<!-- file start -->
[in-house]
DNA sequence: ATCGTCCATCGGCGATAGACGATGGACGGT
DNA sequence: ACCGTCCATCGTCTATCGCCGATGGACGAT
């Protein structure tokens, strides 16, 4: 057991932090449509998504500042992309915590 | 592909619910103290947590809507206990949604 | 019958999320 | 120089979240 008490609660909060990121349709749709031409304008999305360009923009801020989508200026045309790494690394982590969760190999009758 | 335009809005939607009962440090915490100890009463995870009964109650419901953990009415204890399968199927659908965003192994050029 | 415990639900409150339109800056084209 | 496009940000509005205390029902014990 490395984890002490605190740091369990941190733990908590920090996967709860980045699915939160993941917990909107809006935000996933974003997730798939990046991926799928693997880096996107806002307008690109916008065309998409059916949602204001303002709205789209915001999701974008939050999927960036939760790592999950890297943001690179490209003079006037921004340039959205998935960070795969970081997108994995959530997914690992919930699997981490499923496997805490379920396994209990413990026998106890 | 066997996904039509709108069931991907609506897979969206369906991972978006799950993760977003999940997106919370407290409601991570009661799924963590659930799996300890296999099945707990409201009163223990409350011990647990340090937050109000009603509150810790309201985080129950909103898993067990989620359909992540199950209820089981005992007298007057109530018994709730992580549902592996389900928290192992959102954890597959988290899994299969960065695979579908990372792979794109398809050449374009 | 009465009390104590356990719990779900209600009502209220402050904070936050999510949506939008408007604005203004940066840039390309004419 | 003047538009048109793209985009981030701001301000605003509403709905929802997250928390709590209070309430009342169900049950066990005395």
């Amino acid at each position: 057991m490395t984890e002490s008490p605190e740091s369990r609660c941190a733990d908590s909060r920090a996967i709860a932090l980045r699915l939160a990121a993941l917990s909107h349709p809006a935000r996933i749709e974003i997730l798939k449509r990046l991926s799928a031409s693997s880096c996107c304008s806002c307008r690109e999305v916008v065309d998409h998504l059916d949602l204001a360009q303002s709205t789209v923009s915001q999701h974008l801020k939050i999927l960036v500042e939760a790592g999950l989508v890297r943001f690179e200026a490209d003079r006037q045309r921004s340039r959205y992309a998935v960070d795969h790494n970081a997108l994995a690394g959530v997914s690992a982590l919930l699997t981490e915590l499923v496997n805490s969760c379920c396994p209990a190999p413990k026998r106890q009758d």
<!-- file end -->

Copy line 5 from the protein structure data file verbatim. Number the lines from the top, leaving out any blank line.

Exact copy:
């Amino acid at each position: 057991m490395t984890e002490s008490p605190e740091s369990r609660c941190a733990d908590s909060r920090a996967i709860a932090l980045r699915l939160a990121a993941l917990s909107h349709p809006a935000r996933i749709e974003i997730l798939k449509r990046l991926s799928a031409s693997s880096c996107c304008s806002c307008r690109e999305v916008v065309d998409h998504l059916d949602l204001a360009q303002s709205t789209v923009s915001q999701h974008l801020k939050i999927l960036v500042e939760a790592g999950l989508v890297r943001f690179e200026a490209d003079r006037q045309r921004s340039r959205y992309a998935v960070d795969h790494n970081a997108l994995a690394g959530v997914s690992a982590l919930l699997t981490e915590l499923v496997n805490s969760c379920c396994p209990a190999p413990k026998r106890q009758d």